Breaking The News That You'Re A Foster Parent: Telling Family

Family gathering at a beach with a sunset with everyone holding hands

How to Tell Your Family You Are Now a Foster Parent

Here are some simple ways to help with the concept that you are now a foster parent and would like the children in foster care living with you to be welcomed into your family and friends' circle.

Foster and adoptive parents are all fantastic people, and it is a privilege to work with them daily. Seeing how the children and youth who have been through so much child abuse or neglect start to feel safe and secure is fantastic.

When a family wishes to bring a foster child into a family member's home, some planning is always good. A child in foster care will be nervous about the first visit, just like any child in foster care or just visiting a stranger for the first time. Taking them from your foster home to a family member must be successful. First impressions are important for vulnerable children, and caring for the child while the visit is taking place is critical. Here are three tips for licensed foster parents from our team of family services specialists; we hope it helps.


1. Be proactive versus reactive 

Don't wait until you show up at the next family cookout gathering or church service with your new foster child to say, 'hey everyone, here's my new daughter or new son!' That surely may garner plenty of confusion among your family members (and peers).

Once you've decided to become a foster parent and you're in the process, that is the time to start having those talks with your family members about this life-changing decision that you've made to change a child's life by fostering. This way, when the child comes to live with you and begins to go on outings with you, everyone will already be prepared for it.

2. Try to answer any questions they would have ahead of time

You know they're going to ask specific questions, so go ahead and answer them ahead of time. Tell them your WHY...why you decided to make this move towards fostering. Please explain the process to them so they can get an imaginary picture.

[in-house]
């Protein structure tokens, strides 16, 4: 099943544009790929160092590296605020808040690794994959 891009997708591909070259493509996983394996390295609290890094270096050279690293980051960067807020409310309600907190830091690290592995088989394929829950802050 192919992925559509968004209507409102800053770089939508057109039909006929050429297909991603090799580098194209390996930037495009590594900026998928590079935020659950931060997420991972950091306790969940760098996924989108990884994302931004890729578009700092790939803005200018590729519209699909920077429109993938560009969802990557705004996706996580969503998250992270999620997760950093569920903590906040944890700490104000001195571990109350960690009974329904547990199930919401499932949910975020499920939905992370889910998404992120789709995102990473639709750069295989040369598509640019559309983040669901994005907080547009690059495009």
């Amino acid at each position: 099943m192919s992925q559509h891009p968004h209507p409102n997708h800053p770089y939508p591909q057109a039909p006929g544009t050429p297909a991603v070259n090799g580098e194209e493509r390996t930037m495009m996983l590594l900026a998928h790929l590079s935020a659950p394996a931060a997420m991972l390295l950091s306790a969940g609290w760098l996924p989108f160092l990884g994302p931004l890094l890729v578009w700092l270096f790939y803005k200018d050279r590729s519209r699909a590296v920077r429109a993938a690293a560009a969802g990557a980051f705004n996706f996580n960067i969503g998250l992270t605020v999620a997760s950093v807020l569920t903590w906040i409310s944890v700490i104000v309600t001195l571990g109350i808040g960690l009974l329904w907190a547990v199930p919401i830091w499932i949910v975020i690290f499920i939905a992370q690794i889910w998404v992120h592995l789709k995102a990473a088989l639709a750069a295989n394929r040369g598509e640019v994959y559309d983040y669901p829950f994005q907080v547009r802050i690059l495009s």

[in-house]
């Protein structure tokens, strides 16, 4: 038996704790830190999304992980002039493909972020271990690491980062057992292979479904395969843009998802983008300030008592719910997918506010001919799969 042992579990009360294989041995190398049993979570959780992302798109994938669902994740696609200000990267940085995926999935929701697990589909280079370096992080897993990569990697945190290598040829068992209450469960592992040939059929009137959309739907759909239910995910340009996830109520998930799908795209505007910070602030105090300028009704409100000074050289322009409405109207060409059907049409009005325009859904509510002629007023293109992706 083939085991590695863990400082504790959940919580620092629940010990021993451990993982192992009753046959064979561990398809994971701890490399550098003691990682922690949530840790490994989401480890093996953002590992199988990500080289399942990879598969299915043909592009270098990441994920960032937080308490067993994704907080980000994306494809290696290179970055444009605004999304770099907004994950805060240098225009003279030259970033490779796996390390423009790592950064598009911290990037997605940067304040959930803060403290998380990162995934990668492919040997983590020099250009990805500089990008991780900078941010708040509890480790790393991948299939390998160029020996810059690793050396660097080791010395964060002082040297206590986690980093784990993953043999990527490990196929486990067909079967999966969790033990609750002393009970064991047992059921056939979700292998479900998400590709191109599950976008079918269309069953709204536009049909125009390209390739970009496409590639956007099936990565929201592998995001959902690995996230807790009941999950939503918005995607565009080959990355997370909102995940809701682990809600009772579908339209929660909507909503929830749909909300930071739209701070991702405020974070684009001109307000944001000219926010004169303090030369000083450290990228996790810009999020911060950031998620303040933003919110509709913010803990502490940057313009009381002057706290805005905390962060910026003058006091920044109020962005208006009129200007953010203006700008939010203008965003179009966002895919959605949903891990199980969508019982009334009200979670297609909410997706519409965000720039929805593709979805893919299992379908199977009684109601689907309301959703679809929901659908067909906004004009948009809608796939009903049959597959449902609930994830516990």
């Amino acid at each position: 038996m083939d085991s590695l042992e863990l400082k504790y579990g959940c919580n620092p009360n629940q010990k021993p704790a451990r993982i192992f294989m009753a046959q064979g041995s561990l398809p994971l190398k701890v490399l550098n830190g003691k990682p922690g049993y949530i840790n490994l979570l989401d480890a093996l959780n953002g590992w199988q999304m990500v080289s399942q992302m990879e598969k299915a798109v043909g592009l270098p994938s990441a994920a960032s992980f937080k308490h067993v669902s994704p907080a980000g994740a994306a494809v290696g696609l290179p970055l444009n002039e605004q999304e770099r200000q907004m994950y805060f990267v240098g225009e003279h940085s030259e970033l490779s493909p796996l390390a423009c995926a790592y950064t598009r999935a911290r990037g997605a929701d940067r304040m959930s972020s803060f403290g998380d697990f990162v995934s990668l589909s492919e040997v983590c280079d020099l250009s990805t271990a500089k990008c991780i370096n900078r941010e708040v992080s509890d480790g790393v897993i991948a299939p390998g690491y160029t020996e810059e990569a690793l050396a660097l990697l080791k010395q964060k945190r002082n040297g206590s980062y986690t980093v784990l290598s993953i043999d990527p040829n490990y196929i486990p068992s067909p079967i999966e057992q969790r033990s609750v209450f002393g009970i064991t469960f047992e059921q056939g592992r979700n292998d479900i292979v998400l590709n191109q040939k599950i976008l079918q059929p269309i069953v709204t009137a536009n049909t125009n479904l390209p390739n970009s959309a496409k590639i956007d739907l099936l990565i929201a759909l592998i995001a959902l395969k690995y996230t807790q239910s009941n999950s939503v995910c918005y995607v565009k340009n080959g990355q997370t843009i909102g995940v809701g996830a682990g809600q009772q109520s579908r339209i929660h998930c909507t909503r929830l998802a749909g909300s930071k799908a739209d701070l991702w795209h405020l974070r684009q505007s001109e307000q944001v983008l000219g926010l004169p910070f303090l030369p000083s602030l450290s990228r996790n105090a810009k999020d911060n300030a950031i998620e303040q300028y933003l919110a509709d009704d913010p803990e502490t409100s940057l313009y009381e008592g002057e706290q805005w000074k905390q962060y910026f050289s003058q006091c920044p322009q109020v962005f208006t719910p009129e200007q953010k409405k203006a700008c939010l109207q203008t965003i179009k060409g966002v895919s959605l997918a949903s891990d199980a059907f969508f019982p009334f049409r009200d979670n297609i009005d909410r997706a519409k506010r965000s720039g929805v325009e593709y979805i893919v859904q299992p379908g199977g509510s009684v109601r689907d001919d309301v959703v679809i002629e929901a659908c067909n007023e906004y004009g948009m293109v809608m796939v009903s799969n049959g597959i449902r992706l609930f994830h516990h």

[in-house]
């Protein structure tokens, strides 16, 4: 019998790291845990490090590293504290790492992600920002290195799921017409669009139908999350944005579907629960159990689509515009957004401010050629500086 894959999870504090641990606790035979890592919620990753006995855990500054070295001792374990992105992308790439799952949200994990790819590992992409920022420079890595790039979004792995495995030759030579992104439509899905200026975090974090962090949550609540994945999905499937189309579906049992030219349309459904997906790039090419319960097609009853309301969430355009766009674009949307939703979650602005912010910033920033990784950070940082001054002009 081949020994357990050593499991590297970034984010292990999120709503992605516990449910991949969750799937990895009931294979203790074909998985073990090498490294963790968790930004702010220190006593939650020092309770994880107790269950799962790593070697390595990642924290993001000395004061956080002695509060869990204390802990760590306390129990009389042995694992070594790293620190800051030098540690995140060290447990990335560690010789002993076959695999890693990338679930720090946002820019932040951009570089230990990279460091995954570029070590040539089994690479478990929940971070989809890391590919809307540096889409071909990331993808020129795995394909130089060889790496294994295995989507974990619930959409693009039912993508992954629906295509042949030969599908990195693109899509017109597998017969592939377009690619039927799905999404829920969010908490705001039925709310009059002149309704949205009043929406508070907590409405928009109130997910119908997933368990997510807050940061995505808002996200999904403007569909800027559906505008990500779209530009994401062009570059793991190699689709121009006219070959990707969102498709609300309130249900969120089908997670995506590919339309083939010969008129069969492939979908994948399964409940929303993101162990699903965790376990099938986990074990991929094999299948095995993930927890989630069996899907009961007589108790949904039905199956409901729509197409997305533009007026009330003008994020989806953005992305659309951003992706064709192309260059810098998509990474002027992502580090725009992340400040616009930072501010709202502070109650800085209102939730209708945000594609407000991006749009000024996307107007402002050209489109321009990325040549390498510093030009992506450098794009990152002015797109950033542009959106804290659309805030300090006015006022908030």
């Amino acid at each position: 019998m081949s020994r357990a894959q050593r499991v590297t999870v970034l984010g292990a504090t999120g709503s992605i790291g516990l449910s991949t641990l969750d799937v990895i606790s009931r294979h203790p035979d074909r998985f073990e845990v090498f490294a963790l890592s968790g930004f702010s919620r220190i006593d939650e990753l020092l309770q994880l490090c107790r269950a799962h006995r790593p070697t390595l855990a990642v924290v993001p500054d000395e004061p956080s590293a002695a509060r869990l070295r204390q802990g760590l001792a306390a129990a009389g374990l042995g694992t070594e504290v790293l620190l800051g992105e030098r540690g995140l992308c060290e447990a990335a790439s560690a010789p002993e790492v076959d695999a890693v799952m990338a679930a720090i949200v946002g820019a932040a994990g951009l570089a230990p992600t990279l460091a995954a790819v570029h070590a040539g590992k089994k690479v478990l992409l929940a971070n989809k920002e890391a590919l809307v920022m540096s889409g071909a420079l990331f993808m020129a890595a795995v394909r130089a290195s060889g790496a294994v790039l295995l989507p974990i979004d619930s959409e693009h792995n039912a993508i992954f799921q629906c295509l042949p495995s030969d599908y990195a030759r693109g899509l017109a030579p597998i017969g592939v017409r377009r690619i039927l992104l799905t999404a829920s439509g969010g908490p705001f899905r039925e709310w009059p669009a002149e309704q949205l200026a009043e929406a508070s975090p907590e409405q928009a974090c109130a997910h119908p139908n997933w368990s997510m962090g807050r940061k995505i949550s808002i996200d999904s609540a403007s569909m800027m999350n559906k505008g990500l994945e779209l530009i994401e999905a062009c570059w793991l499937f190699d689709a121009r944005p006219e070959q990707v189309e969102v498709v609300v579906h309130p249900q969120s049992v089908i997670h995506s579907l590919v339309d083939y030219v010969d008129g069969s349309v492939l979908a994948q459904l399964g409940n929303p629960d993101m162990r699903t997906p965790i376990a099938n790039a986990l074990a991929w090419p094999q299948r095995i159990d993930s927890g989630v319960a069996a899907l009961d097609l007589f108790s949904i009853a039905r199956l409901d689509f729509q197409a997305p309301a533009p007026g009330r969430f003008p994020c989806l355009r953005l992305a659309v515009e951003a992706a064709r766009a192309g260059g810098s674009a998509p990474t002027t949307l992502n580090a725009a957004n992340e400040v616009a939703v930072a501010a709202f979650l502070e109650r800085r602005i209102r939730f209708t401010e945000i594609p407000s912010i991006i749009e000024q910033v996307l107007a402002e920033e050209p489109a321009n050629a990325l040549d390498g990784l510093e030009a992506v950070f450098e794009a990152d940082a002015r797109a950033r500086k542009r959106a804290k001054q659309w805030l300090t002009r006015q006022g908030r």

Tell them how you feel about the process and what's to come. Let them know that once you get the child that the child is now your child. This will hopefully eliminate any possible funny looks or comments, even if innocent (FYI-The child can not only hear their whispers, but they can also see and feel the funny looks). Then take questions from the audience :)

3. Be transparent

If you're a little nervous, say so. If you know you may need to rely on them as a part of your village, then say so. The faithful villagers that know they are a part of it will surely step up. This is undoubtedly a time when help is always welcomed, and inserting your transparency early may help them understand why you've made the decision.

Whether they agree or not, it is your decision, and they will have to accept your decision to foster. They will need to respect and treat them just as reasonably as they would your biological children. It will likely take some adjustment for all, but usually, everyone comes around. Educate them!

You are hoping that them watching your decision and actions of becoming a foster parent will even encourage some of them to follow in your footsteps and want to learn more about the process! Always remember that the main reason to foster is that we want to help these children thrive in a safe, stable home and environment, so tell your family, and allow them to be a part of your journey!

Foster children and the foster care and adoption process are designed to give prospective foster parents the skills to help in the journey. Your local department of social services or your child placing agency will be happy to provide you with more guidance concerning introducing these fantastic children to your family. Don't be afraid to ask; that is what we are here for.

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